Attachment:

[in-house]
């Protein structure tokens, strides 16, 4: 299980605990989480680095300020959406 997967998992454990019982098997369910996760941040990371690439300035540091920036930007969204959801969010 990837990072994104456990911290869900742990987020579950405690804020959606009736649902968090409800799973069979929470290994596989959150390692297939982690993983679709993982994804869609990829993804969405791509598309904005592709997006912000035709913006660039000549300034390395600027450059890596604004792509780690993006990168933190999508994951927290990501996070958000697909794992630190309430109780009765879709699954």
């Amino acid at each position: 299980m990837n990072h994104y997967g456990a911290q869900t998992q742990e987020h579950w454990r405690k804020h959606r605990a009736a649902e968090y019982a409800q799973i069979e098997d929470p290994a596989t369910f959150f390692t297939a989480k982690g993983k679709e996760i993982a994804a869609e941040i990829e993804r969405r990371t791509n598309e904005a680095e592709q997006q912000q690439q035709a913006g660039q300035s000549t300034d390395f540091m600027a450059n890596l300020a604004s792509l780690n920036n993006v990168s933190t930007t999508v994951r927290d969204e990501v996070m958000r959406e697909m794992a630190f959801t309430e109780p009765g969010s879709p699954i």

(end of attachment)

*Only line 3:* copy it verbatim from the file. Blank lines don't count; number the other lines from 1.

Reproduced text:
């Amino acid at each position: 299980m990837n990072h994104y997967g456990a911290q869900t998992q742990e987020h579950w454990r405690k804020h959606r605990a009736a649902e968090y019982a409800q799973i069979e098997d929470p290994a596989t369910f959150f390692t297939a989480k982690g993983k679709e996760i993982a994804a869609e941040i990829e993804r969405r990371t791509n598309e904005a680095e592709q997006q912000q690439q035709a913006g660039q300035s000549t300034d390395f540091m600027a450059n890596l300020a604004s792509l780690n920036n993006v990168s933190t930007t999508v994951r927290d969204e990501v996070m958000r959406e697909m794992a630190f959801t309430e109780p009765g969010s879709p699954i």